The Green evolution: How do we build a cleaner and more sustainable Africa?
After five years in the business, Ian Dommisse, Director and Project Manager of the EcoBrick Exchange, believes that the global campaign against single-use plastics, and specifically plastic straws, helped to create a single focus point for the problem of the worldwide waste mountain. But while he welcomes the conversation, Dommisse is also realistic about what needs to be done to minimise waste and the damage it does to the environment.
Targeting the use of plastic straws, he says, is like “the small person standing in the middle of the burning house.”
In 2012, 2% of South African landfill was made up of food packaging; 18% is construction rubble and 30% is organic food waste, Dommisse explains. Food waste produces methane, which adds to the negative impact on the environment.
In addition, a third of all plastic recycled is clear plastic bottles. Eighty percent of clear plastic that the formal recycling industry receives is collected from the informal sector, but is often contaminated. It’s more difficult to recycle contaminated waste. “So if the only one thing that people do was to separate their food waste from the rest of all of their domestic waste it would make reclaiming the recyclables so much easier because they wouldn’t be contaminated,” says Dommisse.
Infrastructure is a consideration too. Many landfill sites aren’t constructed properly, says Dommisse: “Landfills should have a concrete lining to stop leakage, but many don’t have that. Water saturates the ground and soft plastics start to break down, creating microplastics that are carried into the ground water.”
Dommisse says that cost and service delivery are additional factors. South Africans pay 25% of what many countries pay for their waste to be managed. He also points out that in many areas, waste management becomes a lower priority if other basic services — such as decent sanitation — are not delivered. Dommisse says: “If we’re only paying a quarter of what other countries pay, and we combine that with the lack of service delivery in many areas, can we be surprised that our system is failing?”
All of this highlights just how great the challenge is to build a clean and sustainable Africa — at least in terms of waste management. So what’s the solution?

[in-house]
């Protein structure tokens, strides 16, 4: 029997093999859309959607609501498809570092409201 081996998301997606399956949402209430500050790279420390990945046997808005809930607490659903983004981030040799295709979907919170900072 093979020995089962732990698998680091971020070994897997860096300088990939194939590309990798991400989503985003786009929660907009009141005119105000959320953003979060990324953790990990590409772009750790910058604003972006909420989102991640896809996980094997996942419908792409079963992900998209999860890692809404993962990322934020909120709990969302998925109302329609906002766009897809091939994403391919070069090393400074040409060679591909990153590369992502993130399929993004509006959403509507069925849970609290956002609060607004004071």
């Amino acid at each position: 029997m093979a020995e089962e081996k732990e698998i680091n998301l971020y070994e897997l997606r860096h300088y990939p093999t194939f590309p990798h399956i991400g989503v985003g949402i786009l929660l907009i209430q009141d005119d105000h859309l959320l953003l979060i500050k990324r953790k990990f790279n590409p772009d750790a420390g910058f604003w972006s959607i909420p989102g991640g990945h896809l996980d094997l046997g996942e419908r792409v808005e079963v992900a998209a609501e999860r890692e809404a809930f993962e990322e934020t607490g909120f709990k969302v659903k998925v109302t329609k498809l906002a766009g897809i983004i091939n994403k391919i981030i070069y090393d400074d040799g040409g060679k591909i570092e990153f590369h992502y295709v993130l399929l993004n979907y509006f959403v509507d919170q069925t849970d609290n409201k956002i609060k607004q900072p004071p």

Technology does have a part to play in, for example finding new ways to process waste at an industrial scale. But for EcoBrick Exchange and recycling operators like Regenize, an alumni start-up of Solution Space Venture Incubation Programme, a low-tech approach can be just as effective. And the actions of individuals lie at the centre of the solution.
Chad Robertson, Chief Executive Officer, and Nkazimlo Miti, Chief Operations Officer, for Regenize, suggest that recycling is the easiest place to start educating people on a more environmental mindset.
Miti describes three levels of waste management: reduce, reuse, recycle. The first two pillars are the foundation for building a circular economy that can contribute to a cleaner Africa. However, the third, recycling is the easiest place to start.
Regenize’s focus is on removing as many obstacles as possible for people who want to recycle. “For people to do it, it needs to be easy,” says Robertson.
The Regenize model offers a service that collects recyclable household waste, measured in kilograms, in exchange for an alternative currency, called Remali, which can be used to purchase airtime, clothing, gift cards and other products. The waste is collected by a network of operators who use tricycles fitted with cages.
The current Regenize pilot service is free, and is being rolled out in Bridgetown, Athlone, Cape Town. Customers can sign up online, monitor their contributions and Remali account via a website, and are reminded about collections by SMS every week. Customers are educated on what can and can’t be recycled, too, which is an important factor in successfully building a recycling culture.
This was the principle that formed the basis for the EcoBrick Exchange. The company has developed a process that enables people to upcycle waste that cannot be recycled, such as chip packets, into bricks made of two-litre bottles. The bottles are tightly packed and displace ordinary wall material. Stacked within a framed structure EcoBricks need to be shielded from the elements by boarding or plastering and, if the correct building method is applied, they can be recycled over and over, given the long life span of PET plastic bottles.
The ideal EcoBrick Exchange model is for the community to ‘build’ the bricks at home and donate the bricks to a centralised hub. Trained building contractors would use the bricks as materials on building projects which, says Dommisse, is a different specialized skill in the construction industry. While consumers form one part of the cycle, the building industry also has an important part to play in changing how people see waste. The company is working on creating a funding model that supports skills development, with a view to developing a cohort of skilled EcoBrick building contractors.
Building a clean and sustainable Africa is a complex task that requires innovation, resources and political will. But both Regenize and EcoBrick Exchange have developed ways that make it easier for individuals to take personal responsibility for recycling properly, in a relatively low-tech environment. Large-scale change starts with small steps in the right direction.
The wave of support that the EcoBrick Exchange has gathered since it started in 2013 has grown, reinforcing Dommisse’s point about recycling being the individual responsibility of everyone: “Preventing waste from entering the environment in the first place is the best solution.”
Miti also agrees: “Once we achieve a culture of recycling we can start focusing more on the zero-waste lifestyle, which is the ultimate aim for a clean, sustainable Africa.”